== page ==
Coleman is not a pundit; he is a negotiation expert and social scientist, and he comes across as wanting to make change rather than a clever point. He uses a relatively new model called dynamical systems theory, taken up across disciplines to analyze how complex systems — ranging from biomes to financial markets to an individual’s mental health — stabilize or shift.

As a social psychologist, Coleman is also particularly interested in how people tend to understand and react to complex systems. Profound complexities, such as those that mark intractable conflict or extreme political polarization, become psychologically exhausting and therefore repellent to almost everyone. As polarization increases, simplifying the situation becomes seductive. Both sides proliferate increasingly simple and oppositional narratives. Over decades of increasing polarization — Coleman uses data to show that our current situation seems to have started in the late 1950s — we ultimately descend into what he calls “American Psychosis,” a condition of stark discrepancies in basic reality across political divides.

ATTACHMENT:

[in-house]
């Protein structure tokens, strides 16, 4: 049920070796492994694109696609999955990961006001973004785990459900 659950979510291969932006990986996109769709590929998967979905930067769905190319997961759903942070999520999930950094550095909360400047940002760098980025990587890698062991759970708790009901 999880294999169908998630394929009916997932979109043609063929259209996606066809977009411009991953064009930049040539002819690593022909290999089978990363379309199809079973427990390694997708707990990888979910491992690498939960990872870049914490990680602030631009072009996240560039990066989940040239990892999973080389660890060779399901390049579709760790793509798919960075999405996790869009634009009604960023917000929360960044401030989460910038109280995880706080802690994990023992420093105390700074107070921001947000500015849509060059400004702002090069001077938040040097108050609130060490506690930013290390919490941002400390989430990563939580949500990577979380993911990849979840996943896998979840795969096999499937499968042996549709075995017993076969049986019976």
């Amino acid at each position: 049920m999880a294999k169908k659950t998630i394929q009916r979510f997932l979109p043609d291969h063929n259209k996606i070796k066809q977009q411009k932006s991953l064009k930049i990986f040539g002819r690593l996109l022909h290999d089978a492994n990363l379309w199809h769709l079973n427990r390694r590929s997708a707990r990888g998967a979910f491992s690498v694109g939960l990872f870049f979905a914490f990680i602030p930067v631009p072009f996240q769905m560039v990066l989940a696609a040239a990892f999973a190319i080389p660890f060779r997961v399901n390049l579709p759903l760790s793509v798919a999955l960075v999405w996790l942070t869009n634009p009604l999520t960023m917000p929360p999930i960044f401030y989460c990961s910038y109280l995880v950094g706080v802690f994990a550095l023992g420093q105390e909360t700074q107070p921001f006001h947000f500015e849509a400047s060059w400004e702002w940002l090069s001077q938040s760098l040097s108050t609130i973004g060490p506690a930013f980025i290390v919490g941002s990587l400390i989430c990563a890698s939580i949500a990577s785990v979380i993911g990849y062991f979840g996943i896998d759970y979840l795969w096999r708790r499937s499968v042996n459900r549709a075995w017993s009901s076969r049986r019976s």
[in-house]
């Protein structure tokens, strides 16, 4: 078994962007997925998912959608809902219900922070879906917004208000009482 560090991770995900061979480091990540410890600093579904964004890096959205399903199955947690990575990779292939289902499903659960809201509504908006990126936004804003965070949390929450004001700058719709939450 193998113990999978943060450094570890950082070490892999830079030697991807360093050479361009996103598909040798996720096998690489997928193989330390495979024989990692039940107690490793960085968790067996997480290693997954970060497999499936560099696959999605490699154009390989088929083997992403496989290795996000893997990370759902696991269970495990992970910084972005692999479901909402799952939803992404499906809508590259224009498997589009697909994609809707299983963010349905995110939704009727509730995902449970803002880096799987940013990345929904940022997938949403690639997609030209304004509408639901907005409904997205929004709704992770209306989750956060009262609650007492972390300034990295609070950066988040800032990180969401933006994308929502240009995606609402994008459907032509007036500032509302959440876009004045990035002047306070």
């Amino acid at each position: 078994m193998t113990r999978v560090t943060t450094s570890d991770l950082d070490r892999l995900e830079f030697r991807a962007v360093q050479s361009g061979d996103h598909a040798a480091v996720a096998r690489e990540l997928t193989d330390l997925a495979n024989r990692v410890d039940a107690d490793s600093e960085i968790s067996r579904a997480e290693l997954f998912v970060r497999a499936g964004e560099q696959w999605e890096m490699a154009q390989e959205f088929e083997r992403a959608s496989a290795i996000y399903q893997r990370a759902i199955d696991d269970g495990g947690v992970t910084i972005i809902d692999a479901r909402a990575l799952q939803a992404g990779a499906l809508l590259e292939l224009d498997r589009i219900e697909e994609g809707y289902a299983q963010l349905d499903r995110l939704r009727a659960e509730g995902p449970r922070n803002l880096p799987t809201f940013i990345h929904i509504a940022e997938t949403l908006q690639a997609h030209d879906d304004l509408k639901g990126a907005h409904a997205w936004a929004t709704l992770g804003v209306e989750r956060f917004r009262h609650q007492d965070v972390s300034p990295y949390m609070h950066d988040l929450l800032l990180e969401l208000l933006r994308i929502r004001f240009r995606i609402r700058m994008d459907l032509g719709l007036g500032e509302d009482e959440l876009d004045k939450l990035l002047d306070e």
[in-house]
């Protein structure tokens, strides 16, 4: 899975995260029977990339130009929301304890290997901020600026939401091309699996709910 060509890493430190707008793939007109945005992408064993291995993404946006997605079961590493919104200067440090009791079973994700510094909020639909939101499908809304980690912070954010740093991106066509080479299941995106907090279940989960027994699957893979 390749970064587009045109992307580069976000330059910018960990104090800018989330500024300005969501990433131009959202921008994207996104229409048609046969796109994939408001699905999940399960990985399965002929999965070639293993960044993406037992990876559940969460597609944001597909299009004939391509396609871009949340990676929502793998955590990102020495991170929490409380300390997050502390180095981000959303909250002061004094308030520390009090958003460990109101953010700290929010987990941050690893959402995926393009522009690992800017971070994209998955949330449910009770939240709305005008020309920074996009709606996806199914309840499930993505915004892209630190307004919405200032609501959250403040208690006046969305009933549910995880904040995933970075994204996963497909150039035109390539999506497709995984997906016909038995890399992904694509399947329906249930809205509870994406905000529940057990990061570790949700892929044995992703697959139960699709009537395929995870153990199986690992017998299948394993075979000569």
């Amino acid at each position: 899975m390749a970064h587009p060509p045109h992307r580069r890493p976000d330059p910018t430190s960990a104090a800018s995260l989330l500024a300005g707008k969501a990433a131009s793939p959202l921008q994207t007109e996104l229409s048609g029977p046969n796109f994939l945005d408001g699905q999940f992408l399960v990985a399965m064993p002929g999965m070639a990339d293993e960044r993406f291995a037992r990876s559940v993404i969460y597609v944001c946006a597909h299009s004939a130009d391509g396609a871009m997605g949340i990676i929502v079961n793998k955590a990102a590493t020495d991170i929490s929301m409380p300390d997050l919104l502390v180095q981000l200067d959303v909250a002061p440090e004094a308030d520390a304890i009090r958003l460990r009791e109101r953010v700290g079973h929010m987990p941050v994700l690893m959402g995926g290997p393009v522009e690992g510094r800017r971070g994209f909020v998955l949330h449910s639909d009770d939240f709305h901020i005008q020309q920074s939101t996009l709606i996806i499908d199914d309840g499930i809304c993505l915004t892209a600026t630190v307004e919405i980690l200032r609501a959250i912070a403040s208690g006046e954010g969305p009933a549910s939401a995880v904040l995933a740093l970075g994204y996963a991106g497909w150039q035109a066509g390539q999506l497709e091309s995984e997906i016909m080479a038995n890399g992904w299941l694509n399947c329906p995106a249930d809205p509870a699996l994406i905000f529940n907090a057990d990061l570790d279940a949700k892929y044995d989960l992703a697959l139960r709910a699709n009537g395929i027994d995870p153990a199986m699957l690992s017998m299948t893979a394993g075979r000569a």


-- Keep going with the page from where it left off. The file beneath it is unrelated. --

Coleman calls this avoidant reaction to complexity “consistent complexity,” or “The Big Collapse.” He induces the feeling in the reader by showing a large multivalent flowchart with dozens of bidirectional loops, flows, and nodes — it’s hard to parse. If we view complex situations as simple, they are less stressful and ambiguous. If everyone who voted for the candidate we dislike is simply an idiot, an asshole, or evil (or some combination therein), we are free from having to do perspective-taking, considering alternatives to our sense of the world, or engaging with alterity in any deep way. Think again of the otherwise peaceful dinner party when the topic turns to Zionism.